El-Erian says that the image you need to have in your head is the global economy in the back seat and policy makers in the front seat, of a car, and that right not everyone's nervous because the people driving the car are driving erratically and arguing and texting their boyfriends and drunk and they've got that terrible Kreayshawn song playing on the stereo, and the global economy isn't even in a proper seat and the belt is loose and the global economy just want mommy and daddy to stop hitting each other, it's sorry, it will be better, it promises!

Freeland says that if Europe hits the skids, this day in the American economy is going to look like a fabulous time in our lives, comparatively speaking. (NOTE TO SELF: Ask Felix Salmon if he's building a bunker.) She says that emerging markets look to the west and see nothing to be confident in.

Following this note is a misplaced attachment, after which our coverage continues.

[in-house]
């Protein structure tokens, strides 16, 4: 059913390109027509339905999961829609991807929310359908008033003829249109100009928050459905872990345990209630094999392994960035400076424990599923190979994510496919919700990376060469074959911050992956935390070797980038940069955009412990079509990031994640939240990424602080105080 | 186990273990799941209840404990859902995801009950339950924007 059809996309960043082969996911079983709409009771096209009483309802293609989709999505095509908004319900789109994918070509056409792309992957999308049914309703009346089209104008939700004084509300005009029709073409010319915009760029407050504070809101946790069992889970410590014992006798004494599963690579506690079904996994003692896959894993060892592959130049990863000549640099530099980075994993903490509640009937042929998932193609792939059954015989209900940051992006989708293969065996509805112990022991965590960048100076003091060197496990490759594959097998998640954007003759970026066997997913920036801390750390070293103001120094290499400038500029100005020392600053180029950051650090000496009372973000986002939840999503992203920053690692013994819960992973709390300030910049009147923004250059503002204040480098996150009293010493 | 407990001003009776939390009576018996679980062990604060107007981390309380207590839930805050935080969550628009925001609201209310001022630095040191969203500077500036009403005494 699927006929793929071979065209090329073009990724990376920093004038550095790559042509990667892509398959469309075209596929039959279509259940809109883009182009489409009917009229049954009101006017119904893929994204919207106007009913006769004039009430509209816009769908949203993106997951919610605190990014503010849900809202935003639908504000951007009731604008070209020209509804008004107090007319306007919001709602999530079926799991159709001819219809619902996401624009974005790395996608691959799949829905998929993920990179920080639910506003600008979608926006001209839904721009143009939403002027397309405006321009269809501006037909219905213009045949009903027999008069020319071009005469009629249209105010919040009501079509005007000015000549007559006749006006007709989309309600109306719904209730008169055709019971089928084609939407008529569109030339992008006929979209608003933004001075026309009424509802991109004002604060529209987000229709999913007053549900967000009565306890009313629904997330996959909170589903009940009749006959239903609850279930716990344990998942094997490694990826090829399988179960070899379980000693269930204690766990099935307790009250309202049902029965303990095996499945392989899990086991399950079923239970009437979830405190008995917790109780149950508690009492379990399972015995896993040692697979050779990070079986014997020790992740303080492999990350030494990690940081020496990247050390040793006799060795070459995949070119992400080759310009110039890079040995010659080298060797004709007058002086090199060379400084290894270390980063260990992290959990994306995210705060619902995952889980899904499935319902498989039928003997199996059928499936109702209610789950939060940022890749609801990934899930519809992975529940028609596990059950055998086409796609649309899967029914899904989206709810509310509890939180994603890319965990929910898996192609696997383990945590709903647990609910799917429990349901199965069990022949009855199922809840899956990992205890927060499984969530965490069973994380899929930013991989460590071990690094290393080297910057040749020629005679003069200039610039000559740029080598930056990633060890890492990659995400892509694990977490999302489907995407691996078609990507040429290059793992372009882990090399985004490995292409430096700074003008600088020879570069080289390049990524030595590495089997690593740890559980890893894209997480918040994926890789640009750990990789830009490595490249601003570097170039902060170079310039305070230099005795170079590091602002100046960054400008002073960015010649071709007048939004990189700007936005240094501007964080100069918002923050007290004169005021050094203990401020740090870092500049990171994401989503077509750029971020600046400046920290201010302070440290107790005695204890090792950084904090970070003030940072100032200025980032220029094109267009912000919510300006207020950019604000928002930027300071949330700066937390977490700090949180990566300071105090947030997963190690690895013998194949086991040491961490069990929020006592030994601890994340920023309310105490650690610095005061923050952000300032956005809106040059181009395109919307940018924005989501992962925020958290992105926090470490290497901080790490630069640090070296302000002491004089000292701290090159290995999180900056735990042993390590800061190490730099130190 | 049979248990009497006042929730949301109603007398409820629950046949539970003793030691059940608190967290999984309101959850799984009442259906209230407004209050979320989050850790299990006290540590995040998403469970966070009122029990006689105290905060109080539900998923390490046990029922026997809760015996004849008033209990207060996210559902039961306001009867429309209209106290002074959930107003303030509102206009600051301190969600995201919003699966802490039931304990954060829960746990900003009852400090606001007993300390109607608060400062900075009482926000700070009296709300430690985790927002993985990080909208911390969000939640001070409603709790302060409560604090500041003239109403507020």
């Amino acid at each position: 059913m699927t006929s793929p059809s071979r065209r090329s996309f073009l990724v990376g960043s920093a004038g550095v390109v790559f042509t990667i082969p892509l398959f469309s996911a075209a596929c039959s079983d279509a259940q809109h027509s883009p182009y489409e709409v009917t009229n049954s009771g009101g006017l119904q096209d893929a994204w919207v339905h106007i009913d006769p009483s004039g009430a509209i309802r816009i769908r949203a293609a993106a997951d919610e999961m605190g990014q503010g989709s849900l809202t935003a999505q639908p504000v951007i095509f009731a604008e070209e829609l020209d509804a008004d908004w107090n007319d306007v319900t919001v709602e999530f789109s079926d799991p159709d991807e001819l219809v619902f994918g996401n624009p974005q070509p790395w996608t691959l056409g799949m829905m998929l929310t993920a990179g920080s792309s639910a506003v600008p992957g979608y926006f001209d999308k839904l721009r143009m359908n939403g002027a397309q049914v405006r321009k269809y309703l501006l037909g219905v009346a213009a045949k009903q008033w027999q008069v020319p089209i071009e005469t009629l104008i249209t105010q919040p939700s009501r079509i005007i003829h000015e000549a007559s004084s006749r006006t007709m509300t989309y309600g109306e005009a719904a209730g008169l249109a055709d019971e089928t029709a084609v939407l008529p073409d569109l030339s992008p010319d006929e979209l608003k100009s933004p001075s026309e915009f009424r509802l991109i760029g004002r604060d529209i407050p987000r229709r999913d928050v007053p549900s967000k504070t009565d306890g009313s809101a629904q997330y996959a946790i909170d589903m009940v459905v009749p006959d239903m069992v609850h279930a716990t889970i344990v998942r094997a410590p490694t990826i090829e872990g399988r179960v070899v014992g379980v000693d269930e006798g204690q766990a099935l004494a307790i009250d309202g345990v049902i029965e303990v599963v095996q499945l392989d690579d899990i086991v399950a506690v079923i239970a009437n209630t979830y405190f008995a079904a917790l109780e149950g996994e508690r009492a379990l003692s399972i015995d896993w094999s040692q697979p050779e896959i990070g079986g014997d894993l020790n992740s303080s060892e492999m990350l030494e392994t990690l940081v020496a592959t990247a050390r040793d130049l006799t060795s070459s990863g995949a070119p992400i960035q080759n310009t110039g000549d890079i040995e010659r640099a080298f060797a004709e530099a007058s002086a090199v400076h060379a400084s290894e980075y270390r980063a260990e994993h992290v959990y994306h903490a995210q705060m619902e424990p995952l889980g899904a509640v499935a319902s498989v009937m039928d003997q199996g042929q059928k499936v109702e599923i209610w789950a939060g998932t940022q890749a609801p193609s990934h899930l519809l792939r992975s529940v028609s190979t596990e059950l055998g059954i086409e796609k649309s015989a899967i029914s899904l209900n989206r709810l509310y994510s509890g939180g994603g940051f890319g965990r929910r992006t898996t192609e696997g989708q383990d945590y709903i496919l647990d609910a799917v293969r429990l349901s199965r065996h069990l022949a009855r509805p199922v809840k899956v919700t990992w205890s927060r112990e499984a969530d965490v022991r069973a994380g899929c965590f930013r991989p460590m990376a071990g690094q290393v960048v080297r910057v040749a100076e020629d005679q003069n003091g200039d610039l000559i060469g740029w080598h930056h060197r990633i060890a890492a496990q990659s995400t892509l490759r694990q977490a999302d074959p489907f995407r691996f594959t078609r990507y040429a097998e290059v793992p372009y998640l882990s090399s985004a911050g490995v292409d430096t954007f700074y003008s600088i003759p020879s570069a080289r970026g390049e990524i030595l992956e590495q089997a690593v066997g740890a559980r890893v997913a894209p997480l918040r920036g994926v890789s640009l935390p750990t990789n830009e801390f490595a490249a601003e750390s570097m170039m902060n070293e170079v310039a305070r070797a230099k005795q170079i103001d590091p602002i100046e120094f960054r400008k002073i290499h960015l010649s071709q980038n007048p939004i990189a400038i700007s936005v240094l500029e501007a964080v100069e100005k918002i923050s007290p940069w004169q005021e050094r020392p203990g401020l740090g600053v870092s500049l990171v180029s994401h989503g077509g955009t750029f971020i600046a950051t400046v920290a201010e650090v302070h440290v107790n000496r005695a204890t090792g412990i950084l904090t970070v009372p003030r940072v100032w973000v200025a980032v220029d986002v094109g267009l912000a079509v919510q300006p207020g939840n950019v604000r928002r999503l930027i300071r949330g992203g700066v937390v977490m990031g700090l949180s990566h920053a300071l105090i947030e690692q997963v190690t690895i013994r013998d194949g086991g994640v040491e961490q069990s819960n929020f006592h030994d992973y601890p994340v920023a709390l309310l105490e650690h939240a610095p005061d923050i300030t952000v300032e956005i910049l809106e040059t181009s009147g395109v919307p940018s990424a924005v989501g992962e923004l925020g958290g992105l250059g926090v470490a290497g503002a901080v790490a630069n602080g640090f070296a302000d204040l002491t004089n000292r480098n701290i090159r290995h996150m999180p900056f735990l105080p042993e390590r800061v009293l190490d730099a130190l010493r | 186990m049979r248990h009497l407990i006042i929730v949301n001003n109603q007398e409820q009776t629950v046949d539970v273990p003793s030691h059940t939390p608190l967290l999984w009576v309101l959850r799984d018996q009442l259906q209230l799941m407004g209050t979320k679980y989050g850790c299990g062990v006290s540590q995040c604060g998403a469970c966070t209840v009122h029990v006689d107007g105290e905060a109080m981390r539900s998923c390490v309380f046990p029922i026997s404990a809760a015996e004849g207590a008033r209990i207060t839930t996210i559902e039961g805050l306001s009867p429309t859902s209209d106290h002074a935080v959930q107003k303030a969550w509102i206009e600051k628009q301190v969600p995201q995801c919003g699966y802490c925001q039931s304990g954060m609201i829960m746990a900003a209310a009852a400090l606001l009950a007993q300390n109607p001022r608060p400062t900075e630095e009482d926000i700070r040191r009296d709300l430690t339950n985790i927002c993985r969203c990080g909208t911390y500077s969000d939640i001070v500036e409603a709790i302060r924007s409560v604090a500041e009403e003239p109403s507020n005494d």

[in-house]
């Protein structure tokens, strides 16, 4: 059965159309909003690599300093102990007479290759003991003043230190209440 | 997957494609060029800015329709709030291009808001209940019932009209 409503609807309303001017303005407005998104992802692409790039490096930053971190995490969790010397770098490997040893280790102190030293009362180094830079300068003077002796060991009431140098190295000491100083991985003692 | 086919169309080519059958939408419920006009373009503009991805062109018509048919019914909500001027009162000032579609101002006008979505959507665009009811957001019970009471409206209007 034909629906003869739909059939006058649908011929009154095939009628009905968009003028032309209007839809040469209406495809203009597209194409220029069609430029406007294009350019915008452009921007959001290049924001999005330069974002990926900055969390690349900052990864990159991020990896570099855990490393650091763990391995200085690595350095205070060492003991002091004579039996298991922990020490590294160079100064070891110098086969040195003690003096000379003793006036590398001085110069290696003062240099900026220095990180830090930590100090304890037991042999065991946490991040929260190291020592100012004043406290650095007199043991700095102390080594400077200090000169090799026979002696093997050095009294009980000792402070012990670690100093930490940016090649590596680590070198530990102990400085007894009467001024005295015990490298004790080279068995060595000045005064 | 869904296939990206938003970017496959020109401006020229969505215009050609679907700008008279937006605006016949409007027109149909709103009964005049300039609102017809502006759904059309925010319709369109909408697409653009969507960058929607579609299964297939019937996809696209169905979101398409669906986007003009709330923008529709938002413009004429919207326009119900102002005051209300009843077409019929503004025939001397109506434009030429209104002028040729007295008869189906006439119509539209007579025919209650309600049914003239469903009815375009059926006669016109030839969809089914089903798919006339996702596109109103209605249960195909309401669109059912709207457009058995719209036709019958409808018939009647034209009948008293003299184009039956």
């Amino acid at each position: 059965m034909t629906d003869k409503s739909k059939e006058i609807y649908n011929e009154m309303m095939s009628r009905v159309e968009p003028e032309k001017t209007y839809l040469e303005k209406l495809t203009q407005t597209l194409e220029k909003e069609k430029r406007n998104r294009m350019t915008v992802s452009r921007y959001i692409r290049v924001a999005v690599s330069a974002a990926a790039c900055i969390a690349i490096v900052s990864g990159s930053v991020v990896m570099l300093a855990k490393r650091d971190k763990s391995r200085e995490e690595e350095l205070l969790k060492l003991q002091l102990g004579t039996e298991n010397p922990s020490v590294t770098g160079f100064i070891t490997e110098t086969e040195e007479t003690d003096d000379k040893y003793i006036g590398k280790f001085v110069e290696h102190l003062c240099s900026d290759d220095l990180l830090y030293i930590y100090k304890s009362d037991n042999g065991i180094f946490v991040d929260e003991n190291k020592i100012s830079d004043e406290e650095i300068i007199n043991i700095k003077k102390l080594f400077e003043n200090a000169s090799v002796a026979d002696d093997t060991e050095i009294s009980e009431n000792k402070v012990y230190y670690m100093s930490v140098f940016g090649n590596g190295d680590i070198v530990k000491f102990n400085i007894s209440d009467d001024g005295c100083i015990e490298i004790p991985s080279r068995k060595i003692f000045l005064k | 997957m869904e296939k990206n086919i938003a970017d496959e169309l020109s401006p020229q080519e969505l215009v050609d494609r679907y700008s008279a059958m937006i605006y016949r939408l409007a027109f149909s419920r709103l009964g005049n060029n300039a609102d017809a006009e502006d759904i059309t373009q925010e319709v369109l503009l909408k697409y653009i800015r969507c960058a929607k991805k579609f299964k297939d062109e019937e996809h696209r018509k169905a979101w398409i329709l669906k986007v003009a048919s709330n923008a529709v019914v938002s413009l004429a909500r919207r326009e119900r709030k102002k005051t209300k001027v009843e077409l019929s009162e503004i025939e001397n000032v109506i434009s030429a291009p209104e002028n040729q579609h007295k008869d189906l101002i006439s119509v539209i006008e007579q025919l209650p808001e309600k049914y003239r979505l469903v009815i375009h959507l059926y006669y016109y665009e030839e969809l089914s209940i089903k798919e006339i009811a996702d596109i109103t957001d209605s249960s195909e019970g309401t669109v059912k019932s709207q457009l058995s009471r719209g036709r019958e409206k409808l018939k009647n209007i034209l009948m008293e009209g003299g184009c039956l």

Will says that the Euro is a mistake and should be ended and unwound -- much in the same way we need to allow the housing market to find it's bottom. Goolsbee calls it a "bad Monty Python skit," but it's actually the good Monty Python skits that are more satirically absurd.

Goolsbee says we need to focus on investment and exports. El-Erian says add to that, structural changes that get the housing market and labor market functional again. Freeland says we need to get cash rich companies to move money into the market (Catch-22 though: they are maintaining cash reserves because they are certain they will need them to ride out the catastrophe to come), and Will...well, he just wants people to nicer to Boeing.

Now we will panel about the horse race with Will, Amy Walter, Matalin, and Donna Brazile.